You don’t have to be a believer in palmistry or divination to enjoy Jenny Sadre-Orafai’s second collection, but openness to alternative ways of seeing and knowing is an advantage. The book is titled after the poet’s late grandmother who was a chirologist and diviner, well respected in her community. In ‘Company’ we are told: ‘Families…

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Ledbury Emerging Critics: Nasser Hussain reviews ‘Calling a Wolf a Wolf’ by Kaveh Akbar

John Ebersole’s late 2017 Tourniquet review of Calling a Wolf a Wolf  is harsh. Even when he’s trying to compliment Akbar’s work, it’s backhanded – as in the opening of his review where we read:   Dumbfoundedly imaginative and self-absorbed, [Akbar’s] poetry engulfs the reader with so much turbulent rhetoric you’re surprised he’s capable of writing…

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Review: ‘Giant’ by Richard Georges

In September 2017, Richard Georges’ Make Us All Islands was shortlisted for the Forward Prize first collection. Georges was due to fly from his home in the British Virgin Islands (BVI) to the prize readings in London. Georges never made it. Georges was unable to attend the Forward Prize readings due to the storms that…

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Review: ‘My Dark Horses’ by Jodie Hollander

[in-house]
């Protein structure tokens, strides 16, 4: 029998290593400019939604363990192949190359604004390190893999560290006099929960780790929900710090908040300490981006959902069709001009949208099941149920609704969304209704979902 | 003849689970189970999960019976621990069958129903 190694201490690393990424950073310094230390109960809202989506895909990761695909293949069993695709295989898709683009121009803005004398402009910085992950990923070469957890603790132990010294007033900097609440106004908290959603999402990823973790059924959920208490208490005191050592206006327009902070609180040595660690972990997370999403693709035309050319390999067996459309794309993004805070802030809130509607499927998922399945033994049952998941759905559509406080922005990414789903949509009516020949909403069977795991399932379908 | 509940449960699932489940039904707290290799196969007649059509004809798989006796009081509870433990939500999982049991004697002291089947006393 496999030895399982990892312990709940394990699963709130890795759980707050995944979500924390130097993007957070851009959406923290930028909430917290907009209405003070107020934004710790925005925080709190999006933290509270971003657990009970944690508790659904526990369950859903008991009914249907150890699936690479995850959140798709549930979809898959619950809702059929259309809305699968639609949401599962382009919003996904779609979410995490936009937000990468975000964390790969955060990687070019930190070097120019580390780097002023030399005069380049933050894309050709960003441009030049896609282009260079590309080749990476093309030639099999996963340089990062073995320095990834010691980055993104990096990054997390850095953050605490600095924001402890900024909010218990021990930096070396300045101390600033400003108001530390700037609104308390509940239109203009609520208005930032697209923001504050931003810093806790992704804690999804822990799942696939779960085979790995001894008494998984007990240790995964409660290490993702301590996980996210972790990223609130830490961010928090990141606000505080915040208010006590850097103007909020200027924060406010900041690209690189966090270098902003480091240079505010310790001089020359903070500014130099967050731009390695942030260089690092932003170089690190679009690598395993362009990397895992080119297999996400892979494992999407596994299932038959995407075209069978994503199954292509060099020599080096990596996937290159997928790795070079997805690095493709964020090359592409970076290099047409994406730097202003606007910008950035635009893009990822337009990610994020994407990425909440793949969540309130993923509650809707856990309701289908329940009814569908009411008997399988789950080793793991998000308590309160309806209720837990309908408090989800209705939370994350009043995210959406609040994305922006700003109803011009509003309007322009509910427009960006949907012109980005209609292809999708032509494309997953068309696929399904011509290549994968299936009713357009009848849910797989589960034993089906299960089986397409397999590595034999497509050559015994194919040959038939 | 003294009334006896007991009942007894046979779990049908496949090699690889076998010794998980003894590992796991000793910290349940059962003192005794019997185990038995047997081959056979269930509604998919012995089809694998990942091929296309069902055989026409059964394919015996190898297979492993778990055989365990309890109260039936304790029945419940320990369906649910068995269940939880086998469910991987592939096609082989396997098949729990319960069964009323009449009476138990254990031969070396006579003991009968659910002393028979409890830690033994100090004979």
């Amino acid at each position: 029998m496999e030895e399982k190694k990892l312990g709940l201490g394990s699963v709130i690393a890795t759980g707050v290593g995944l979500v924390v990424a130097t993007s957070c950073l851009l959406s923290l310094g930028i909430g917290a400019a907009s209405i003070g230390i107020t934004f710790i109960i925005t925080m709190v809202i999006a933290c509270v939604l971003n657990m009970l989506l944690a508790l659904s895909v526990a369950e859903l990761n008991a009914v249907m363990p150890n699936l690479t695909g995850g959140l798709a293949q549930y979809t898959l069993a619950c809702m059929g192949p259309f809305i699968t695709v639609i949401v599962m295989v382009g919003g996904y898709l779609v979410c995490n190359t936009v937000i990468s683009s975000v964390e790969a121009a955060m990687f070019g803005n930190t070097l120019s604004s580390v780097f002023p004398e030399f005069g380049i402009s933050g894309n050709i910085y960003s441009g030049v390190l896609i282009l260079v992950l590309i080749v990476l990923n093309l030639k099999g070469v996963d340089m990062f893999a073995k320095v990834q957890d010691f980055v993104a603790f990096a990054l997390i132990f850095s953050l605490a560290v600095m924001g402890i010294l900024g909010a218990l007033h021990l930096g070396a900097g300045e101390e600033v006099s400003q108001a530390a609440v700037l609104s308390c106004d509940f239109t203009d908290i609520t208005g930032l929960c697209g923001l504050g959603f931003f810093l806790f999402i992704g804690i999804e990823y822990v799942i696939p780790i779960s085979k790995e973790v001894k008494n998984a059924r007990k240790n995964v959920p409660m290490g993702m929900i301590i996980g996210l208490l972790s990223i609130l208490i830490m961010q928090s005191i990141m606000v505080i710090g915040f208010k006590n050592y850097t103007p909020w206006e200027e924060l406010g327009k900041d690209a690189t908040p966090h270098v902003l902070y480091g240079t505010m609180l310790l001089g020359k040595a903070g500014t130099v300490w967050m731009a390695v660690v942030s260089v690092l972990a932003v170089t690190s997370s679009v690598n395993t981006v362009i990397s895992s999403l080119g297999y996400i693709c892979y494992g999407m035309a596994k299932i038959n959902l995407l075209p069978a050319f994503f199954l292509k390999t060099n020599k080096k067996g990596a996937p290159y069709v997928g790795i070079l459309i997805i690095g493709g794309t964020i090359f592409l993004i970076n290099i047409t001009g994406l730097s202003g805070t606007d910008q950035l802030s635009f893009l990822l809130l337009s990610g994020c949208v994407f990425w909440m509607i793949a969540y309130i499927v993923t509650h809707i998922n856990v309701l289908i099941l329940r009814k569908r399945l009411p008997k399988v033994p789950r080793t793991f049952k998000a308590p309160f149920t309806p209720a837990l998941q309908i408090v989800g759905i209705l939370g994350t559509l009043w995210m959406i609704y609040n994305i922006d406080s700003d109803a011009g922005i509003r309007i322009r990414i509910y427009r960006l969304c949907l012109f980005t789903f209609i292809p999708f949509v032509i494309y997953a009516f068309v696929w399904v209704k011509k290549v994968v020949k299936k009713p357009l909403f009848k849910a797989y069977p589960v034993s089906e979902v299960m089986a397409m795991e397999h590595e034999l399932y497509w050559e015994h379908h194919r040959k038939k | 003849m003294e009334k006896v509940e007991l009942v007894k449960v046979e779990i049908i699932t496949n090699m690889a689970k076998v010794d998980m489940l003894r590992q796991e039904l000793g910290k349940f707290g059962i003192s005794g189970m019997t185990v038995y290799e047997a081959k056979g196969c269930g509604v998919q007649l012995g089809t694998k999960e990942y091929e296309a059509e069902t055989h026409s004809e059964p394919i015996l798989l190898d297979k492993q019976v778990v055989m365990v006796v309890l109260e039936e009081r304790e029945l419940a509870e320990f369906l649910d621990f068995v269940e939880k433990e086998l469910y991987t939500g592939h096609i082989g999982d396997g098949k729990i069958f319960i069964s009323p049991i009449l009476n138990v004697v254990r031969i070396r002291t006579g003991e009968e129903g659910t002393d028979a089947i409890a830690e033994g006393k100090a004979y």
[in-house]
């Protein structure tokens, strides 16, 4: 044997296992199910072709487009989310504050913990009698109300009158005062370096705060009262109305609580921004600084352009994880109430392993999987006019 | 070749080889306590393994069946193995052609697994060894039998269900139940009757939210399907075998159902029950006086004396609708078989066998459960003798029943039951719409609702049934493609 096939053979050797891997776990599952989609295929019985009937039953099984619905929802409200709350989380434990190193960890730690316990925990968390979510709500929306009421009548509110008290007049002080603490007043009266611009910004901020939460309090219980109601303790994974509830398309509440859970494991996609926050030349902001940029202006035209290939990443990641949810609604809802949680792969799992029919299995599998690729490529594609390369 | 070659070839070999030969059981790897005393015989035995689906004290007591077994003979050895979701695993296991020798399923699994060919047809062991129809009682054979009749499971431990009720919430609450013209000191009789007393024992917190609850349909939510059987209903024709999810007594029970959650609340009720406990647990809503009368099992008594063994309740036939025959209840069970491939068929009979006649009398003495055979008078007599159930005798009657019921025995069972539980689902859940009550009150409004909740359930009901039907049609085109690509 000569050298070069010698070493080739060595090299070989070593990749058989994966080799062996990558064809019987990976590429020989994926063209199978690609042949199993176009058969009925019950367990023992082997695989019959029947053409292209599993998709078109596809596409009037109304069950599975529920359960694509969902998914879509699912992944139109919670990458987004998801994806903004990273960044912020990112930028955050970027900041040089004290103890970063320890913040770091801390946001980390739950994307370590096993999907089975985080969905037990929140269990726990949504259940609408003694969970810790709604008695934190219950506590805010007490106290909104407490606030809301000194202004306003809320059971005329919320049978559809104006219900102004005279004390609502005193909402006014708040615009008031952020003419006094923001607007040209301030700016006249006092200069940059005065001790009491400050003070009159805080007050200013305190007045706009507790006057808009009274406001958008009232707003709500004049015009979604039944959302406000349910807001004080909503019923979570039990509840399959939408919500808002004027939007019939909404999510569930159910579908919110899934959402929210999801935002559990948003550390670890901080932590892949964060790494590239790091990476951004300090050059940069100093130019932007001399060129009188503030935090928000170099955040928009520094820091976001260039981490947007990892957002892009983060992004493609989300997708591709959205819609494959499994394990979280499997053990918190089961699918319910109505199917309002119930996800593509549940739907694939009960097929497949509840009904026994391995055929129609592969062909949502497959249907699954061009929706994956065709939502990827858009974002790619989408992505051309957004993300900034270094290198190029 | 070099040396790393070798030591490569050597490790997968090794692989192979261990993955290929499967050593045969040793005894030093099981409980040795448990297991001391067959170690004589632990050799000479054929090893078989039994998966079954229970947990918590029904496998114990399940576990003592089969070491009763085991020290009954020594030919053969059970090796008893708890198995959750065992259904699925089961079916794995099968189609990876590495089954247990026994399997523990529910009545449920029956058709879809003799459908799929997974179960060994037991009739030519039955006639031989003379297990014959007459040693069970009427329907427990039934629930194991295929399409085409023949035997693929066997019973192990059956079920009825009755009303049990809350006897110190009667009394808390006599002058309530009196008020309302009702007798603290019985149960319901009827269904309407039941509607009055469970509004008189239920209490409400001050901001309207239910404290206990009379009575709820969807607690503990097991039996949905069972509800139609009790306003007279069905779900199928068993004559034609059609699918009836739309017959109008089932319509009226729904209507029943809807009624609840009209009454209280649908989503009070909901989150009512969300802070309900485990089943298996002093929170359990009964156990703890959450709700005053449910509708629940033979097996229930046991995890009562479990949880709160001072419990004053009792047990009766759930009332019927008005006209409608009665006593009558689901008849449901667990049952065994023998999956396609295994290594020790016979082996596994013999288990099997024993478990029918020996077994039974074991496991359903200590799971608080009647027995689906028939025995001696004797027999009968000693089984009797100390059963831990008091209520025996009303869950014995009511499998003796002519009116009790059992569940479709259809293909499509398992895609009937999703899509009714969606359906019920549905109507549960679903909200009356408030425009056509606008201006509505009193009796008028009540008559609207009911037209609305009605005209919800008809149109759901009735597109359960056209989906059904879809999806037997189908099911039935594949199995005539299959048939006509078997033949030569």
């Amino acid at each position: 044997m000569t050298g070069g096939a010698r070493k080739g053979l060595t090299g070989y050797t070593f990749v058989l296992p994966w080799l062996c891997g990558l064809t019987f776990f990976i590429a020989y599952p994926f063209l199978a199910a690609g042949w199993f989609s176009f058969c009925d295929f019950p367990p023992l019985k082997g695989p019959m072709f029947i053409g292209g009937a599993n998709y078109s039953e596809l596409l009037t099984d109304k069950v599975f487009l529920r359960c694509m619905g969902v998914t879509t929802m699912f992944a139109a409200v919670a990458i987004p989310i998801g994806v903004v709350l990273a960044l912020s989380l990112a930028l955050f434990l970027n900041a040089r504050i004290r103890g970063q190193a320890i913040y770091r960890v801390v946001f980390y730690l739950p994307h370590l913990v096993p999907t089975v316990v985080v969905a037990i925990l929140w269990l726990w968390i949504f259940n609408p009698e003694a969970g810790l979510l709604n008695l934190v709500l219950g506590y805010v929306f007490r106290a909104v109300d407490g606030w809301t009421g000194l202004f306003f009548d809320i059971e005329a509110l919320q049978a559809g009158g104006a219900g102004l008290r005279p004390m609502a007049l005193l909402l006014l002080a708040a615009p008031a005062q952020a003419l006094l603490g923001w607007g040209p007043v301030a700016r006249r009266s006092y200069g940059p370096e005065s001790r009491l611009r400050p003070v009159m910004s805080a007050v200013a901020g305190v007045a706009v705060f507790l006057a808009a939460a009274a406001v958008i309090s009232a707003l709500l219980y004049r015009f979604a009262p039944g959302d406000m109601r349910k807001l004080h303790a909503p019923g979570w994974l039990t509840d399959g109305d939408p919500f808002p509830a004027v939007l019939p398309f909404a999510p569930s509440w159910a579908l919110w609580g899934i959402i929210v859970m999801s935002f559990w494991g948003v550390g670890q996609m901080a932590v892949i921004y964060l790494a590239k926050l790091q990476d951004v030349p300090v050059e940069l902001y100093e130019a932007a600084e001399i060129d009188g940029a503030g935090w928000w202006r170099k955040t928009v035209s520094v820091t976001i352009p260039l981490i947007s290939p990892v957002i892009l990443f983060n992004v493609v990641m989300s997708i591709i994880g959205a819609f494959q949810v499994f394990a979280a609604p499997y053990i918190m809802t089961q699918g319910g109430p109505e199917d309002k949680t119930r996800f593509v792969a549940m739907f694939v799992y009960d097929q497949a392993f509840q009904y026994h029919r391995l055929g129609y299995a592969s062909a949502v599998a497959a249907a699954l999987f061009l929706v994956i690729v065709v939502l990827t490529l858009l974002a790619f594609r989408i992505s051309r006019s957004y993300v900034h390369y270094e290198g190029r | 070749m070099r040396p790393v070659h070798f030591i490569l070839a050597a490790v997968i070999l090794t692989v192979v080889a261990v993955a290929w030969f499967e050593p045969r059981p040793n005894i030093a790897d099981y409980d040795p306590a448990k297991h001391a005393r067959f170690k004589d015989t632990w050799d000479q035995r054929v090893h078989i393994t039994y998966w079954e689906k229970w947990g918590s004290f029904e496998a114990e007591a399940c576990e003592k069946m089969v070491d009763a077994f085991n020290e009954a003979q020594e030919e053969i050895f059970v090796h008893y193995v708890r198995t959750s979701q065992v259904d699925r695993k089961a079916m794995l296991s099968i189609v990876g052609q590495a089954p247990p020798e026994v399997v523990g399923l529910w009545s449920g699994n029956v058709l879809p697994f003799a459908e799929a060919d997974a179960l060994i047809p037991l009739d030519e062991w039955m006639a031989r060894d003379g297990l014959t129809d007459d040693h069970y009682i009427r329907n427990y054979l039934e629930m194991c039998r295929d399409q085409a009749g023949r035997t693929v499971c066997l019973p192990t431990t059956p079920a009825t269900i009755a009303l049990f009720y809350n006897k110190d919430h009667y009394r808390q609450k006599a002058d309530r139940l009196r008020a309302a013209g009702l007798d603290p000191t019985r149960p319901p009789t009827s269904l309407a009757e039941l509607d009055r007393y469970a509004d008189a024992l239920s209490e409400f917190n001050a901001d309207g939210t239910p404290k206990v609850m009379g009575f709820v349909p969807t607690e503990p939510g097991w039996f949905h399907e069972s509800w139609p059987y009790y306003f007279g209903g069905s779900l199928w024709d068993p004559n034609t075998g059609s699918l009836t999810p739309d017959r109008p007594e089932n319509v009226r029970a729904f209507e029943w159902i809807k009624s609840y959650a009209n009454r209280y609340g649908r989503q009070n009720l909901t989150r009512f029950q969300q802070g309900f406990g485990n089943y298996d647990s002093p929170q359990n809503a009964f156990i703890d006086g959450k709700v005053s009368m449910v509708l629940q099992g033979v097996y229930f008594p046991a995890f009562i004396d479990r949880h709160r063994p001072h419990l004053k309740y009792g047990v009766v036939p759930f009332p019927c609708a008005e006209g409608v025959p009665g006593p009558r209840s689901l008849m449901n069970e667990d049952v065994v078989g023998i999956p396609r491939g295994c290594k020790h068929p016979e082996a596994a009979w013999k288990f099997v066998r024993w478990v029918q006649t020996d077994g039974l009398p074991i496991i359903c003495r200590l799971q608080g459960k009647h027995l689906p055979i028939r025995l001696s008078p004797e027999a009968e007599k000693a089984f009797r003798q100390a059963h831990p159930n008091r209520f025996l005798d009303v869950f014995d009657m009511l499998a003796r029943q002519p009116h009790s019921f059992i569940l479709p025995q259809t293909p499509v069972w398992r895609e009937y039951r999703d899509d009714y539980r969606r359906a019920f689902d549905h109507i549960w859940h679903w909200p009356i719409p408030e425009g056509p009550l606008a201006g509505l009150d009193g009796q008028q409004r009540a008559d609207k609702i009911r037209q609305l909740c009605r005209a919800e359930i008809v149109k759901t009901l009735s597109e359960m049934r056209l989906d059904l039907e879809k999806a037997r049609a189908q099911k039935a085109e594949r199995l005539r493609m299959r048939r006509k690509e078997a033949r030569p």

For some, childhood innocence erodes slowly with each new experience. The lucky ones get to occupy this safe, uncomplicated realm – at least for a time. The longevity of this illusion often depends on the adults around us. For Jodie Hollander’s protagonist, the illusion is broken at a young age, a recurring sensation that is…

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Review: ‘Landfill’ by John Wedgwood Clarke

We think that once we throw something away it vanishes, and John Wedgwood Clarke’s poems play with that notion and show us how mistaken we are. Reading Landfill, Wedgwood Clarke’s latest collection and the product of a year spent as poet-in-residence at two refuse centres near York and Scarborough, I was struck by something inspiring…

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Review: ‘Brood’ by Rhian Edwards

Rhian Edwards’ eagerly anticipated pamphlet, Brood, is as compact as a bird’s nest, haunting as a folk song, and as brooding as the title suggests. Brood explores the fragilities of the nuclear family and each line bristles with the channelled focus of a magpie. It is short, even for a pamphlet, with only fourteen poems….

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Review: ‘The Mains’ by Patrick Davidson Roberts

The Mains (Vanguard Editions) is a long, dark night of the soul and is not the place for studied scenes of domestic strife or costive little elegies. The reader coming to these poems for the first time might well be thrown by them; their aesthetic is jagged, frantic, and elliptical. One thing to bear in mind is that…